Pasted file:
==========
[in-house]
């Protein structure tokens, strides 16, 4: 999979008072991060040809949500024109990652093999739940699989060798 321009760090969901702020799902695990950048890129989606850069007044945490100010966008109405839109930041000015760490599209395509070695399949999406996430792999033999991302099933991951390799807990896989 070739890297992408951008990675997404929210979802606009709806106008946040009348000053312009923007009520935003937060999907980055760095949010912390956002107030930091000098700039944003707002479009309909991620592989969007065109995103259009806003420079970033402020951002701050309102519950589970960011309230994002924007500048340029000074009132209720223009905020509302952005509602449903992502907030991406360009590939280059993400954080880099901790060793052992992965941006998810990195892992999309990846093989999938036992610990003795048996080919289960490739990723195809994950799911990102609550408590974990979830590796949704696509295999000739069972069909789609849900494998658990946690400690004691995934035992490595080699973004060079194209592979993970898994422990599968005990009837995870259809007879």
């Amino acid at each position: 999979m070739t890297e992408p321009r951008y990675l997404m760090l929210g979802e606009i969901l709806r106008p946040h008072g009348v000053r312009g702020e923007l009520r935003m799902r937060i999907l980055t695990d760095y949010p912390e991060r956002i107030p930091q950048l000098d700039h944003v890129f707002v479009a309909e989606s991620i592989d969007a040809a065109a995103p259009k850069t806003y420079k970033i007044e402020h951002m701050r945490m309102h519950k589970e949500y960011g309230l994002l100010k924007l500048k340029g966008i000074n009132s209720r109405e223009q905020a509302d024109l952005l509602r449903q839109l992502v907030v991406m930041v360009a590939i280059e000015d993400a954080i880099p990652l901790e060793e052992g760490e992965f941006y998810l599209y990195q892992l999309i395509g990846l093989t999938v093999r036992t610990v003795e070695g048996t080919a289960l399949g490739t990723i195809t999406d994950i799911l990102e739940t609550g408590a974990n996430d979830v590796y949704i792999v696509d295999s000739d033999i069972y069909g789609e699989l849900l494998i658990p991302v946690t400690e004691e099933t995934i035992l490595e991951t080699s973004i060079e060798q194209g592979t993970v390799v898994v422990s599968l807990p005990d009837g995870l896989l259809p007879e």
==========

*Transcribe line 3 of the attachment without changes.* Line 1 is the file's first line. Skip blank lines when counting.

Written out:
């Amino acid at each position: 999979m070739t890297e992408p321009r951008y990675l997404m760090l929210g979802e606009i969901l709806r106008p946040h008072g009348v000053r312009g702020e923007l009520r935003m799902r937060i999907l980055t695990d760095y949010p912390e991060r956002i107030p930091q950048l000098d700039h944003v890129f707002v479009a309909e989606s991620i592989d969007a040809a065109a995103p259009k850069t806003y420079k970033i007044e402020h951002m701050r945490m309102h519950k589970e949500y960011g309230l994002l100010k924007l500048k340029g966008i000074n009132s209720r109405e223009q905020a509302d024109l952005l509602r449903q839109l992502v907030v991406m930041v360009a590939i280059e000015d993400a954080i880099p990652l901790e060793e052992g760490e992965f941006y998810l599209y990195q892992l999309i395509g990846l093989t999938v093999r036992t610990v003795e070695g048996t080919a289960l399949g490739t990723i195809t999406d994950i799911l990102e739940t609550g408590a974990n996430d979830v590796y949704i792999v696509d295999s000739d033999i069972y069909g789609e699989l849900l494998i658990p991302v946690t400690e004691e099933t995934i035992l490595e991951t080699s973004i060079e060798q194209g592979t993970v390799v898994v422990s599968l807990p005990d009837g995870l896989l259809p007879e």